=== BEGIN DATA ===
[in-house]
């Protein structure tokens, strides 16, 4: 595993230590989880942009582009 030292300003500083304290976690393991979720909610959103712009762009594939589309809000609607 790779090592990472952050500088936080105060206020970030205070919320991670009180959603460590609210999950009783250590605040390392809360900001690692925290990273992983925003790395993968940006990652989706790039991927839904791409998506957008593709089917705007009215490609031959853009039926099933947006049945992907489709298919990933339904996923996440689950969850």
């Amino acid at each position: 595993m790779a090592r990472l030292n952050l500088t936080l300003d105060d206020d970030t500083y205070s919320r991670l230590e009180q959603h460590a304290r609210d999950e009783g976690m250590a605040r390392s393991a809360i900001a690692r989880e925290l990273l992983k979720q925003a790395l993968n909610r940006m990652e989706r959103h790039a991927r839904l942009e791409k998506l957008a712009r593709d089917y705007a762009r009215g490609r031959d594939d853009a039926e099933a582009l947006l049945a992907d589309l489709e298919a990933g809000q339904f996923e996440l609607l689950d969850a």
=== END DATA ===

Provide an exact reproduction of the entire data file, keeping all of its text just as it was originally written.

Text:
[in-house]
């Protein structure tokens, strides 16, 4: 595993230590989880942009582009 030292300003500083304290976690393991979720909610959103712009762009594939589309809000609607 790779090592990472952050500088936080105060206020970030205070919320991670009180959603460590609210999950009783250590605040390392809360900001690692925290990273992983925003790395993968940006990652989706790039991927839904791409998506957008593709089917705007009215490609031959853009039926099933947006049945992907489709298919990933339904996923996440689950969850």
């Amino acid at each position: 595993m790779a090592r990472l030292n952050l500088t936080l300003d105060d206020d970030t500083y205070s919320r991670l230590e009180q959603h460590a304290r609210d999950e009783g976690m250590a605040r390392s393991a809360i900001a690692r989880e925290l990273l992983k979720q925003a790395l993968n909610r940006m990652e989706r959103h790039a991927r839904l942009e791409k998506l957008a712009r593709d089917y705007a762009r009215g490609r031959d594939d853009a039926e099933a582009l947006l049945a992907d589309l489709e298919a990933g809000q339904f996923e996440l609607l689950d969850a």